Gondolas over Jerusalem spark international controversy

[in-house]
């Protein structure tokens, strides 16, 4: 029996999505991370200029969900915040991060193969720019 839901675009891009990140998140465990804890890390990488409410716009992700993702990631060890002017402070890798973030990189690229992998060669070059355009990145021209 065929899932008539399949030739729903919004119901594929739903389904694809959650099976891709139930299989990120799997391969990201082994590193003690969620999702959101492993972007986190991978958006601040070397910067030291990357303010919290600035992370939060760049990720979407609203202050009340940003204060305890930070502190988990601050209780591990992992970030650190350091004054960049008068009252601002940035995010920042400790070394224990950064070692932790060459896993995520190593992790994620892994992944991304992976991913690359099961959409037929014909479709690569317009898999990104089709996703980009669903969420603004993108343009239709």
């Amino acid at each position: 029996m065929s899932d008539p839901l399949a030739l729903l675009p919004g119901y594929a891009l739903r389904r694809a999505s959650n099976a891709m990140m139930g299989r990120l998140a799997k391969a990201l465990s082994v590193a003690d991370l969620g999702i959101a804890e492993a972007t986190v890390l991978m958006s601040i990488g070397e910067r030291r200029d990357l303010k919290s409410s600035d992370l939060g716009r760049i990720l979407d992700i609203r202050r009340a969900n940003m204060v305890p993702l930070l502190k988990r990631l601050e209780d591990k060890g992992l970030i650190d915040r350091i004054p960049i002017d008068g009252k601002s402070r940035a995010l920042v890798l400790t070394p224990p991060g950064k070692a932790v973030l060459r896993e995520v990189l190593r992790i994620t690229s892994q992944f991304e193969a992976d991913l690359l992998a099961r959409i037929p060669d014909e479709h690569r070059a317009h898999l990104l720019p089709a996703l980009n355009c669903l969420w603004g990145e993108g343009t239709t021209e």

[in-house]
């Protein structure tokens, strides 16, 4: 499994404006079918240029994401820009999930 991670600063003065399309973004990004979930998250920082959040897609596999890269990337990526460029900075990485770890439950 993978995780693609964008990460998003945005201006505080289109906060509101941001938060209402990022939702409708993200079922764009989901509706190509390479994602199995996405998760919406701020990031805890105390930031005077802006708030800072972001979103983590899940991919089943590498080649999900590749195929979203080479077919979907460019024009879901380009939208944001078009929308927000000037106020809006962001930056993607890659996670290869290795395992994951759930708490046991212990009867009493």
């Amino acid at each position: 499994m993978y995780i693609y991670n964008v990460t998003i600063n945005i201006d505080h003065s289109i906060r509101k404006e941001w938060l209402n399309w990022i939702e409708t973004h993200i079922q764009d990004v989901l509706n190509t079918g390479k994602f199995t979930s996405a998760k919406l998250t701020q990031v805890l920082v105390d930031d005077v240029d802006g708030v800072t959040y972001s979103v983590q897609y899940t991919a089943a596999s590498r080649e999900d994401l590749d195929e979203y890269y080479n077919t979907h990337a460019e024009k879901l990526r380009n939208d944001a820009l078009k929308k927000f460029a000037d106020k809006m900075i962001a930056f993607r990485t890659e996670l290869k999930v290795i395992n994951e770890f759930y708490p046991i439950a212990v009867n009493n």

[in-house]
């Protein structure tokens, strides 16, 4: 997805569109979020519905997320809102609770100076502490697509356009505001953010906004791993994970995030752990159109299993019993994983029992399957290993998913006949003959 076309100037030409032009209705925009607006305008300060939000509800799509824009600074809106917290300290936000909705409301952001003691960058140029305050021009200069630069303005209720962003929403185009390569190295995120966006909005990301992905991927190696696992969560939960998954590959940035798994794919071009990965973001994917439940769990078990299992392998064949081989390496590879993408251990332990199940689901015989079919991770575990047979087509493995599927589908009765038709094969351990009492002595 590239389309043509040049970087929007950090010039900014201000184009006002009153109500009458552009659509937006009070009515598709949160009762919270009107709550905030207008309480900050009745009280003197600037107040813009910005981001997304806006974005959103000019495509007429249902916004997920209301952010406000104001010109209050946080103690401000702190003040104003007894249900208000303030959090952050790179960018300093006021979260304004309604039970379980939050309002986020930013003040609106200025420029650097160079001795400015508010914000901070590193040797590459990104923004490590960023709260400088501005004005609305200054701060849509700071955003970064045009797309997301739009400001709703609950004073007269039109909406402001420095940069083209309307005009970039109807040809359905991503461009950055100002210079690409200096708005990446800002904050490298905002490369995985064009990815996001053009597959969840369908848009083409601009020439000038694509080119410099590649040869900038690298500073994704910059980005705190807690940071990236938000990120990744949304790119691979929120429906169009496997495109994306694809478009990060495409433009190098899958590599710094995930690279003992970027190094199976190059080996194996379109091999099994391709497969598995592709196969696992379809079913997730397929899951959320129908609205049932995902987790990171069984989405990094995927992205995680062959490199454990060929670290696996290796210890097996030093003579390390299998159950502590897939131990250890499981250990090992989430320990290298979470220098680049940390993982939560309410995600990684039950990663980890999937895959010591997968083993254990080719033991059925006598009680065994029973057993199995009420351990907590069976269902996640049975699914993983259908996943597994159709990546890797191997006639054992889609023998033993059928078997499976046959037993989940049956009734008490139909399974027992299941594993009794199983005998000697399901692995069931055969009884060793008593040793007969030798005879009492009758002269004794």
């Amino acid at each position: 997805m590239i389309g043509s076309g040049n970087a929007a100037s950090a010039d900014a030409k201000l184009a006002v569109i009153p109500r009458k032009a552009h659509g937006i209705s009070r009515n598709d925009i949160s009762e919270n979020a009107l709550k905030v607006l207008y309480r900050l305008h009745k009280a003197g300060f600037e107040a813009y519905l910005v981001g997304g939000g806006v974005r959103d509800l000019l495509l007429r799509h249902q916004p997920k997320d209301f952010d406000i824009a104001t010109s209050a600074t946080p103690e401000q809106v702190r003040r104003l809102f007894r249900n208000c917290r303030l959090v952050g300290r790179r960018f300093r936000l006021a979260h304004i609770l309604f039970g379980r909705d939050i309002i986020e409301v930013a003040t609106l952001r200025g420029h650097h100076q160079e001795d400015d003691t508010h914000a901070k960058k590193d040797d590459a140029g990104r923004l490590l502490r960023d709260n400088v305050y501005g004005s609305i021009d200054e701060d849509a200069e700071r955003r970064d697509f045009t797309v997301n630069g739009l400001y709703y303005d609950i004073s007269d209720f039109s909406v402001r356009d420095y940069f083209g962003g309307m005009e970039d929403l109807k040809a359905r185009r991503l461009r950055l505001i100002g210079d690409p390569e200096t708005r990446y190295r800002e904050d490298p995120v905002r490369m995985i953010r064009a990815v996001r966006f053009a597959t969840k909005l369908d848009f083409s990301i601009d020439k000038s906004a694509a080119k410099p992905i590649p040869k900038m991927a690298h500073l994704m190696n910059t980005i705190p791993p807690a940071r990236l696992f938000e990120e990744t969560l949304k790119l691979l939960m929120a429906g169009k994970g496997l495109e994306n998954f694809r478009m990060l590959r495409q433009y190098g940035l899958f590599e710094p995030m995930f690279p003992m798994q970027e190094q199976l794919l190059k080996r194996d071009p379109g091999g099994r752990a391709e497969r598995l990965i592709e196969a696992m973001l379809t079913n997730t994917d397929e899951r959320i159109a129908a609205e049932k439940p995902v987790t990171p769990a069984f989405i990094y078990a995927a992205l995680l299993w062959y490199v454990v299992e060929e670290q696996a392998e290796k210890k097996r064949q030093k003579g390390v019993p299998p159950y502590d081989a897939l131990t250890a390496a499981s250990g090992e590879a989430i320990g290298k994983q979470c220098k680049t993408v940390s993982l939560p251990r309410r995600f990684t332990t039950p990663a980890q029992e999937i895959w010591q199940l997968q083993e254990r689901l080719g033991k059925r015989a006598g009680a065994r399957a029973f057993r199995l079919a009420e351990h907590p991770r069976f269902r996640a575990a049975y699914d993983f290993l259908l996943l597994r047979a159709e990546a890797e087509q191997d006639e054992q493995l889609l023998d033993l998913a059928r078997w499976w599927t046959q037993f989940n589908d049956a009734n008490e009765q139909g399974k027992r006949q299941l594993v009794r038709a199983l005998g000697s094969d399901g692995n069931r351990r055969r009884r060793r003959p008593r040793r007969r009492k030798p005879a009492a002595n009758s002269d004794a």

The Holy City of Jerusalem is known for its hilly geography and the narrow, winding roads that delineate distinct Jewish, Arab and Christian neighborhoods. The city fabric nonetheless requires both visitors and residents to cross borders, whether to see various holy sites or to get to the market.  Ronnie Ellenblum, a sociology professor at Hebrew University, describes this Old City layout as requiring “that you pass through all sorts of places before you reach your destination, mingling, feeling lost, ultimately finding yourself.” However, this feeling of self-discovery in the Old City is set to be altered; Israeli authorities have approved plans for a cable car system that would fly visitors high above the city skyline, with lines corresponding specifically to Jewish heritage pilgrimage routes.  While Moshe Safdie, the renowned Israeli-born architect, calls the project “A total outrage against a fragile city,” as well as “An aesthetic and architectural affront,” the criticisms go far deeper than just the unimaginatively modern glass-and-steel aesthetics. The locations for stations, and the sites and neighborhoods set to be serviced, boil down to be controversial choices from all angles within the context of the Holy City.  Right-wing Israeli leaders have hailed the concept as a sustainable solution to the problems of vehicular traffic in the city, congested by ever-increasing numbers of pilgrims and tourists. However, the current cable car plan curates a certain "City of David" program over the city, as large-scale urban planning and transportation has the power to fundamentally change how cities are traversed and dictate what people see, how they see it, and how it's remembered.  The plan includes a standard station architecture of raised glass boxes that would rest on pylons at high points and hills, beginning in a Jewish neighborhood, swooping downwards towards Mount Zion, and finally landing at the Western Wall.  The new transit system would fundamentally alter the visual experience of the ancient city, juxtaposing the low yellowed-brick walls with the ubiquitous international glass box aesthetic, rising high above them and crisscrossing the streetscape. The architect of the station, Mendy Rosenfeld, believes it’s a matter of taste and execution, but also admits that “there is no way you can hide a cable car system.” Rosenfeld and supporters of the design cite I.M. Pei’s famous pyramid at the Louvre, and specifically the backlash the design received in advance of its international recognition. Yet Paris is not the crossroads of three major religions.  While Israeli governments have historically been hypersensitive to aesthetic changes to the city, the current body is taking a more progressive stance towards the built environment. With approvals for 40-story skyscrapers as well as a new office park, it seems like city officials are interested in keeping up with other rapidly growing commercial cities. But the choices in taste and architectural style continue to dominate not just architecture conversations, but international politics. Whether it’s traditional Jewish West Jerusalem cladding or shiny glass-and-steel pavilions, the choices in how the world sees and experiences the built environment today have implications far beyond form and function.